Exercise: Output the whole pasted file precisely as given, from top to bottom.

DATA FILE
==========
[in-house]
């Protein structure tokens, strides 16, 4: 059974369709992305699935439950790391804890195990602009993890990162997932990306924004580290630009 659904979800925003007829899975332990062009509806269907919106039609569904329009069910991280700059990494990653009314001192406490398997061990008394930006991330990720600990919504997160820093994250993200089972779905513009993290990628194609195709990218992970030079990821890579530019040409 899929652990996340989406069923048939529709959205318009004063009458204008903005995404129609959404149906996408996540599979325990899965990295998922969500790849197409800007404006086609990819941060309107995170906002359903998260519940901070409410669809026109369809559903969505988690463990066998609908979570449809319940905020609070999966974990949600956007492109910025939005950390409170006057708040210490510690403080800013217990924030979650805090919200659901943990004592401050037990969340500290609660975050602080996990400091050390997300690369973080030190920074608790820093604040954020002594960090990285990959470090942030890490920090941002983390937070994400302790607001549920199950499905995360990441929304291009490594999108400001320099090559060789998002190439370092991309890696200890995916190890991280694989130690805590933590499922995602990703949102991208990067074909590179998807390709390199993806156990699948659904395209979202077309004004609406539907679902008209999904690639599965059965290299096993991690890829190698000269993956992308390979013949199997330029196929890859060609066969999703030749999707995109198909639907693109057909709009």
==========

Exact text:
[in-house]
């Protein structure tokens, strides 16, 4: 059974369709992305699935439950790391804890195990602009993890990162997932990306924004580290630009 659904979800925003007829899975332990062009509806269907919106039609569904329009069910991280700059990494990653009314001192406490398997061990008394930006991330990720600990919504997160820093994250993200089972779905513009993290990628194609195709990218992970030079990821890579530019040409 899929652990996340989406069923048939529709959205318009004063009458204008903005995404129609959404149906996408996540599979325990899965990295998922969500790849197409800007404006086609990819941060309107995170906002359903998260519940901070409410669809026109369809559903969505988690463990066998609908979570449809319940905020609070999966974990949600956007492109910025939005950390409170006057708040210490510690403080800013217990924030979650805090919200659901943990004592401050037990969340500290609660975050602080996990400091050390997300690369973080030190920074608790820093604040954020002594960090990285990959470090942030890490920090941002983390937070994400302790607001549920199950499905995360990441929304291009490594999108400001320099090559060789998002190439370092991309890696200890995916190890991280694989130690805590933590499922995602990703949102991208990067074909590179998807390709390199993806156990699948659904395209979202077309004004609406539907679902008209999904690639599965059965290299096993991690890829190698000269993956992308390979013949199997330029196929890859060609066969999703030749999707995109198909639907693109057909709009």